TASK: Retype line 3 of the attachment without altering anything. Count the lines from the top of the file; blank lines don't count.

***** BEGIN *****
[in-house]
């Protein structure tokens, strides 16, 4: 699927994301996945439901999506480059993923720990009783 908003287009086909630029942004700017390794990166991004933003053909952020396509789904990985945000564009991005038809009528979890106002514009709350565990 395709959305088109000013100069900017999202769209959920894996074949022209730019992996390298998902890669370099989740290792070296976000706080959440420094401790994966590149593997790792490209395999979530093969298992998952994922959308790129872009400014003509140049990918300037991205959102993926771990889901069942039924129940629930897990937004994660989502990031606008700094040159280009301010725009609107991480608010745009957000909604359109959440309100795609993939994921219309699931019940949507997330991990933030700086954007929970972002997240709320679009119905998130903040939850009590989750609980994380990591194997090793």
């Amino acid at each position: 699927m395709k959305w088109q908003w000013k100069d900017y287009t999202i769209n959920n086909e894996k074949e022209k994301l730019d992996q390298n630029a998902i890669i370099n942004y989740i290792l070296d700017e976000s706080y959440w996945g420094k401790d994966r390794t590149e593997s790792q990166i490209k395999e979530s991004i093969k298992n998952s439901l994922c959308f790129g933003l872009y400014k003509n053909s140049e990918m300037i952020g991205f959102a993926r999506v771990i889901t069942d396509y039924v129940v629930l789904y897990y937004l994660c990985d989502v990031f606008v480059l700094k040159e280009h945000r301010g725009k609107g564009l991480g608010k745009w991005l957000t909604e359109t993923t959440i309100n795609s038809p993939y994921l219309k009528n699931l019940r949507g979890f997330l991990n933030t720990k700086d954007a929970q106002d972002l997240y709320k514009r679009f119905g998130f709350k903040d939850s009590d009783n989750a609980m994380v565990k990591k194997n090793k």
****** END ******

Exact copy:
């Amino acid at each position: 699927m395709k959305w088109q908003w000013k100069d900017y287009t999202i769209n959920n086909e894996k074949e022209k994301l730019d992996q390298n630029a998902i890669i370099n942004y989740i290792l070296d700017e976000s706080y959440w996945g420094k401790d994966r390794t590149e593997s790792q990166i490209k395999e979530s991004i093969k298992n998952s439901l994922c959308f790129g933003l872009y400014k003509n053909s140049e990918m300037i952020g991205f959102a993926r999506v771990i889901t069942d396509y039924v129940v629930l789904y897990y937004l994660c990985d989502v990031f606008v480059l700094k040159e280009h945000r301010g725009k609107g564009l991480g608010k745009w991005l957000t909604e359109t993923t959440i309100n795609s038809p993939y994921l219309k009528n699931l019940r949507g979890f997330l991990n933030t720990k700086d954007a929970q106002d972002l997240y709320k514009r679009f119905g998130f709350k903040d939850s009590d009783n989750a609980m994380v565990k990591k194997n090793k």